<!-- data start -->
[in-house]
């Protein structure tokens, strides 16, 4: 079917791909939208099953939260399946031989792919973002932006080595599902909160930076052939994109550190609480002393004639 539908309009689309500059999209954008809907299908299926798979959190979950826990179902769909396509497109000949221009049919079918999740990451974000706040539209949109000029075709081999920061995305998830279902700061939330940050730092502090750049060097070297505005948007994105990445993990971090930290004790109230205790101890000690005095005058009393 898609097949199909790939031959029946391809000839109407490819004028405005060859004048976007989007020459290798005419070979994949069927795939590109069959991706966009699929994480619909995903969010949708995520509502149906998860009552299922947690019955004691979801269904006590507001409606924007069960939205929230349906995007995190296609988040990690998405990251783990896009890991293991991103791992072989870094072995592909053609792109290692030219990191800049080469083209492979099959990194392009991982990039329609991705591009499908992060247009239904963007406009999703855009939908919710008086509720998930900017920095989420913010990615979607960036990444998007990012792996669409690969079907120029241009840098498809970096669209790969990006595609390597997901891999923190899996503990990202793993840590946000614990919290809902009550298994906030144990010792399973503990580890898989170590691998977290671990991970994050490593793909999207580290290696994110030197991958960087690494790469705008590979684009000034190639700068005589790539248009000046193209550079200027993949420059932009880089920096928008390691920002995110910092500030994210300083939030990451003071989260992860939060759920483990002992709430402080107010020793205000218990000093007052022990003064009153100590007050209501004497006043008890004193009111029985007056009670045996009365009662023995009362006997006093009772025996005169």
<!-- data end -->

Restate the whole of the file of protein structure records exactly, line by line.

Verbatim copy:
[in-house]
């Protein structure tokens, strides 16, 4: 079917791909939208099953939260399946031989792919973002932006080595599902909160930076052939994109550190609480002393004639 539908309009689309500059999209954008809907299908299926798979959190979950826990179902769909396509497109000949221009049919079918999740990451974000706040539209949109000029075709081999920061995305998830279902700061939330940050730092502090750049060097070297505005948007994105990445993990971090930290004790109230205790101890000690005095005058009393 898609097949199909790939031959029946391809000839109407490819004028405005060859004048976007989007020459290798005419070979994949069927795939590109069959991706966009699929994480619909995903969010949708995520509502149906998860009552299922947690019955004691979801269904006590507001409606924007069960939205929230349906995007995190296609988040990690998405990251783990896009890991293991991103791992072989870094072995592909053609792109290692030219990191800049080469083209492979099959990194392009991982990039329609991705591009499908992060247009239904963007406009999703855009939908919710008086509720998930900017920095989420913010990615979607960036990444998007990012792996669409690969079907120029241009840098498809970096669209790969990006595609390597997901891999923190899996503990990202793993840590946000614990919290809902009550298994906030144990010792399973503990580890898989170590691998977290671990991970994050490593793909999207580290290696994110030197991958960087690494790469705008590979684009000034190639700068005589790539248009000046193209550079200027993949420059932009880089920096928008390691920002995110910092500030994210300083939030990451003071989260992860939060759920483990002992709430402080107010020793205000218990000093007052022990003064009153100590007050209501004497006043008890004193009111029985007056009670045996009365009662023995009362006997006093009772025996005169």